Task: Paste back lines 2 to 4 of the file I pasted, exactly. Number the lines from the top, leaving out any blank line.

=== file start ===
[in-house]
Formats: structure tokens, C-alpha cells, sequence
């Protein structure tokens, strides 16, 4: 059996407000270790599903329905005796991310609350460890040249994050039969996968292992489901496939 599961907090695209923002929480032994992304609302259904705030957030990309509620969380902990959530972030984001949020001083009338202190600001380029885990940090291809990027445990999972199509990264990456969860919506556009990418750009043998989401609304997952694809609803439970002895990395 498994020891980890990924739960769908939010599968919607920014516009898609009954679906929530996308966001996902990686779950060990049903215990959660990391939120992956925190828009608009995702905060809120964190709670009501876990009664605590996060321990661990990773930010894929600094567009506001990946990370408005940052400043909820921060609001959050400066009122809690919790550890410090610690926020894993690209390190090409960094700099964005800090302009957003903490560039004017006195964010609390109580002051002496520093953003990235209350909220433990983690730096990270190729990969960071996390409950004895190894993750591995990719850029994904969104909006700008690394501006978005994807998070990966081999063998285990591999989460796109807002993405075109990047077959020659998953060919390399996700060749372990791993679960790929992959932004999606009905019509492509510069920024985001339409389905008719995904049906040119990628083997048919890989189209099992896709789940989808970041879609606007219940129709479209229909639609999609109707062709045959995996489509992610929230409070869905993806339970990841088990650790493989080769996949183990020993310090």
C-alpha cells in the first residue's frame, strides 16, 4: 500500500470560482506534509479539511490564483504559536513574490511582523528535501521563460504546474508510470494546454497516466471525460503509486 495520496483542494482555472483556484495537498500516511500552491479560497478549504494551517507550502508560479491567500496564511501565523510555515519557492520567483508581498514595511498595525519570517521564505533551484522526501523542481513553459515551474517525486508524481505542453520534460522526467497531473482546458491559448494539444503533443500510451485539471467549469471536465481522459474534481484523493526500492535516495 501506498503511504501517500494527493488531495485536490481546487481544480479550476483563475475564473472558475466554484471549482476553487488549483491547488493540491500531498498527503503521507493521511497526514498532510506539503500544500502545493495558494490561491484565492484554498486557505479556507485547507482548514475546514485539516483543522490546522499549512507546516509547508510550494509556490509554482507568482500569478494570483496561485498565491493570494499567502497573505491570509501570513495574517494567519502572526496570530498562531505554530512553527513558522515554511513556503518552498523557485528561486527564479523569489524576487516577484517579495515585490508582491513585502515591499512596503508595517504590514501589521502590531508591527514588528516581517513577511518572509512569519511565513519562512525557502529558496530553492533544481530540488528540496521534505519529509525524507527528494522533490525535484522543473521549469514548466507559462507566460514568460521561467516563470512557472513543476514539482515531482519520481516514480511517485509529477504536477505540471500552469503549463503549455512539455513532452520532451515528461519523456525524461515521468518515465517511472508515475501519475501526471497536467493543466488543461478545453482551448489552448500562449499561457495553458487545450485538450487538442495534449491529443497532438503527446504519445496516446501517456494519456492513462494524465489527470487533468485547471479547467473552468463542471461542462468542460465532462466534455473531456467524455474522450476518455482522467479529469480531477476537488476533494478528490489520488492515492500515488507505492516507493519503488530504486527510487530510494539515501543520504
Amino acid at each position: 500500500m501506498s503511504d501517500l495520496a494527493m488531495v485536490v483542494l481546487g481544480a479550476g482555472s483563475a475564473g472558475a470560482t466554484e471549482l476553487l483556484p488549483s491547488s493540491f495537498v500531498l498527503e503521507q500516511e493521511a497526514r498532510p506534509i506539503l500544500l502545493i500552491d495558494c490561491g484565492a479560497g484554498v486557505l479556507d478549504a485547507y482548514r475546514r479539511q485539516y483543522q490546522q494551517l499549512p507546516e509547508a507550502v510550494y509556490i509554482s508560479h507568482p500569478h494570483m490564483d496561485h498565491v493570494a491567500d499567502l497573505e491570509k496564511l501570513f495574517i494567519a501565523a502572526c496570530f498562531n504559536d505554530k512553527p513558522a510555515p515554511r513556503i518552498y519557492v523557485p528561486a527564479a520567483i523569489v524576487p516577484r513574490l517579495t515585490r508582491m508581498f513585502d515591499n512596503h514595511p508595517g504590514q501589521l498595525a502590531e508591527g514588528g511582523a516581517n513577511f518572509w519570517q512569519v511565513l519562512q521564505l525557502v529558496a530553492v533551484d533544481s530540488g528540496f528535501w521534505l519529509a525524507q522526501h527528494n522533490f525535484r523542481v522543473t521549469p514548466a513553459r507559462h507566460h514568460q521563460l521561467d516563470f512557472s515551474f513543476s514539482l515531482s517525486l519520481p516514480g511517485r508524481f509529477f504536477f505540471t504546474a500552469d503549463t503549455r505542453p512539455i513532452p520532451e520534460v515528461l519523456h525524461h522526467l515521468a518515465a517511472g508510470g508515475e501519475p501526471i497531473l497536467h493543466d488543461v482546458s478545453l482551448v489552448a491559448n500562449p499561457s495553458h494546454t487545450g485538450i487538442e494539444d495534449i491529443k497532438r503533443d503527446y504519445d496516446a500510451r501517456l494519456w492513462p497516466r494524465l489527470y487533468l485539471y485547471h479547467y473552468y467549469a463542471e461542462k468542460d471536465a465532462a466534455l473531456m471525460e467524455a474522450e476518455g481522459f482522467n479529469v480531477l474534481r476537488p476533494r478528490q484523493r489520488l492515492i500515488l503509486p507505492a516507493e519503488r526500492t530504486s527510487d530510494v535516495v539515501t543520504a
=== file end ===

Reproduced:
Formats: structure tokens, C-alpha cells, sequence
């Protein structure tokens, strides 16, 4: 059996407000270790599903329905005796991310609350460890040249994050039969996968292992489901496939 599961907090695209923002929480032994992304609302259904705030957030990309509620969380902990959530972030984001949020001083009338202190600001380029885990940090291809990027445990999972199509990264990456969860919506556009990418750009043998989401609304997952694809609803439970002895990395 498994020891980890990924739960769908939010599968919607920014516009898609009954679906929530996308966001996902990686779950060990049903215990959660990391939120992956925190828009608009995702905060809120964190709670009501876990009664605590996060321990661990990773930010894929600094567009506001990946990370408005940052400043909820921060609001959050400066009122809690919790550890410090610690926020894993690209390190090409960094700099964005800090302009957003903490560039004017006195964010609390109580002051002496520093953003990235209350909220433990983690730096990270190729990969960071996390409950004895190894993750591995990719850029994904969104909006700008690394501006978005994807998070990966081999063998285990591999989460796109807002993405075109990047077959020659998953060919390399996700060749372990791993679960790929992959932004999606009905019509492509510069920024985001339409389905008719995904049906040119990628083997048919890989189209099992896709789940989808970041879609606007219940129709479209229909639609999609109707062709045959995996489509992610929230409070869905993806339970990841088990650790493989080769996949183990020993310090």
C-alpha cells in the first residue's frame, strides 16, 4: 500500500470560482506534509479539511490564483504559536513574490511582523528535501521563460504546474508510470494546454497516466471525460503509486 495520496483542494482555472483556484495537498500516511500552491479560497478549504494551517507550502508560479491567500496564511501565523510555515519557492520567483508581498514595511498595525519570517521564505533551484522526501523542481513553459515551474517525486508524481505542453520534460522526467497531473482546458491559448494539444503533443500510451485539471467549469471536465481522459474534481484523493526500492535516495 501506498503511504501517500494527493488531495485536490481546487481544480479550476483563475475564473472558475466554484471549482476553487488549483491547488493540491500531498498527503503521507493521511497526514498532510506539503500544500502545493495558494490561491484565492484554498486557505479556507485547507482548514475546514485539516483543522490546522499549512507546516509547508510550494509556490509554482507568482500569478494570483496561485498565491493570494499567502497573505491570509501570513495574517494567519502572526496570530498562531505554530512553527513558522515554511513556503518552498523557485528561486527564479523569489524576487516577484517579495515585490508582491513585502515591499512596503508595517504590514501589521502590531508591527514588528516581517513577511518572509512569519511565513519562512525557502529558496530553492533544481530540488528540496521534505519529509525524507527528494522533490525535484522543473521549469514548466507559462507566460514568460521561467516563470512557472513543476514539482515531482519520481516514480511517485509529477504536477505540471500552469503549463503549455512539455513532452520532451515528461519523456525524461515521468518515465517511472508515475501519475501526471497536467493543466488543461478545453482551448489552448500562449499561457495553458487545450485538450487538442495534449491529443497532438503527446504519445496516446501517456494519456492513462494524465489527470487533468485547471479547467473552468463542471461542462468542460465532462466534455473531456467524455474522450476518455482522467479529469480531477476537488476533494478528490489520488492515492500515488507505492516507493519503488530504486527510487530510494539515501543520504